I’m going to describe from start to finish how to create this interactive 360° spherical image (click and drag around the image – use the scroll wheel to zoom):
360° panoramic photography is a unique way of capturing images that can be interacted with, either via dragging and zooming with your mouse, or with a VR headset.
There are three parts to creating an image like this: capturing the photos, stitching them together and publishing them.
And there are countless ways to perform each step, but in this article I’m going to be using a mirrorless camera (Panasonic G80) with a fisheye lens (Samyung 7.5mm) to capture the images, and only free software and services to stitch, edit and publish the panorama. This produces a very high resolution image, with invisible seams where the stitching occurs. An alternative option, would be the Ricoh Theta S I looked at here, but this is quite expensive and produces relatively low resolution images. And there are smartphone apps like Occipital 360 you can also try.
I’ve produced a video of the process, along with a written description:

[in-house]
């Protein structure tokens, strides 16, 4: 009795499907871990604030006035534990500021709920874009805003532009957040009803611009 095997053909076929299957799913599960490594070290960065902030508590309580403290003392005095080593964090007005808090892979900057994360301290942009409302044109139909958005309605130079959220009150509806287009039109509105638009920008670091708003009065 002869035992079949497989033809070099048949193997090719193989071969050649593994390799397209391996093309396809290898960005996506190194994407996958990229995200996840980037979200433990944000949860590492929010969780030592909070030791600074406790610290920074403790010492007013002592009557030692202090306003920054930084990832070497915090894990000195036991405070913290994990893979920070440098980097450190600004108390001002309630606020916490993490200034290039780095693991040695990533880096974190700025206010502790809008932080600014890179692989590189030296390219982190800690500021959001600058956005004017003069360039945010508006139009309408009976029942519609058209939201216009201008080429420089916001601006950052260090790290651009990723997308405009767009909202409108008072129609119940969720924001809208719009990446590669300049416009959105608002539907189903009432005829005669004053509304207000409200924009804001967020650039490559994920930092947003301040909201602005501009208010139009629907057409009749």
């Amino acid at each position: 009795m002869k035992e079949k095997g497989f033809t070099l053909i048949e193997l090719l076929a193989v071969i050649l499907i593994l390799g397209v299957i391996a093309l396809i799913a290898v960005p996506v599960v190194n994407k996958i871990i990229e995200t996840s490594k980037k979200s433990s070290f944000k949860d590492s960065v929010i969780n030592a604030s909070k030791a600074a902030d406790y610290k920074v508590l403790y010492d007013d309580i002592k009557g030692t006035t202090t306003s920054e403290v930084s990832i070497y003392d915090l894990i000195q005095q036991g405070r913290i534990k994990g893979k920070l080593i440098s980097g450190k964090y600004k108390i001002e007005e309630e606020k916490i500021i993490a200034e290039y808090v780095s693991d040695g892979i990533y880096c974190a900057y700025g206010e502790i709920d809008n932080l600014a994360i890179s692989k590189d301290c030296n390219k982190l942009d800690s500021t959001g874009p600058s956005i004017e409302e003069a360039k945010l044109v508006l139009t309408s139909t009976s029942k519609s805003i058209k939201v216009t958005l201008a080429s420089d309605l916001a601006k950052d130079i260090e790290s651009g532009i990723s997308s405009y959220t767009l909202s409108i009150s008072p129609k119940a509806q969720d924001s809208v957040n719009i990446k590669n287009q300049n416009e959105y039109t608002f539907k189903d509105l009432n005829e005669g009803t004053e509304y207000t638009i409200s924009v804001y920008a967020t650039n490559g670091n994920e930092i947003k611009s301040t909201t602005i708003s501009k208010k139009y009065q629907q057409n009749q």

A little background
To make stitching your images together as easy as possible, you want to do your best to avoid parallax. To explain what this issue is, hold your thumb out in front of you and close one eye. Now close the other eye and watch your thumb and the background move relative to each other. It’s impossible for even the best stitching software to join offset images like this together, so when you take your photos, you need to rotate around a point in the lens of your camera called the entrance pupil or no parallax point (NPP). Sometimes (incorrectly) called the nodal point, this is usually just behind the front of the lens of your camera.
The most accurate way of finding the NPP and rotating around it, is to use a tripod with a special panoramic head. Bought ones are expensive, although I’ve made one out of wood which works well. But there’s a way of getting decent results without lugging a tripod and a special head around with you.
It simply involves dangling a piece of string with a weight off the lens close to the NPP. This acts a plumb line that you use to rotate around a reference point on the ground.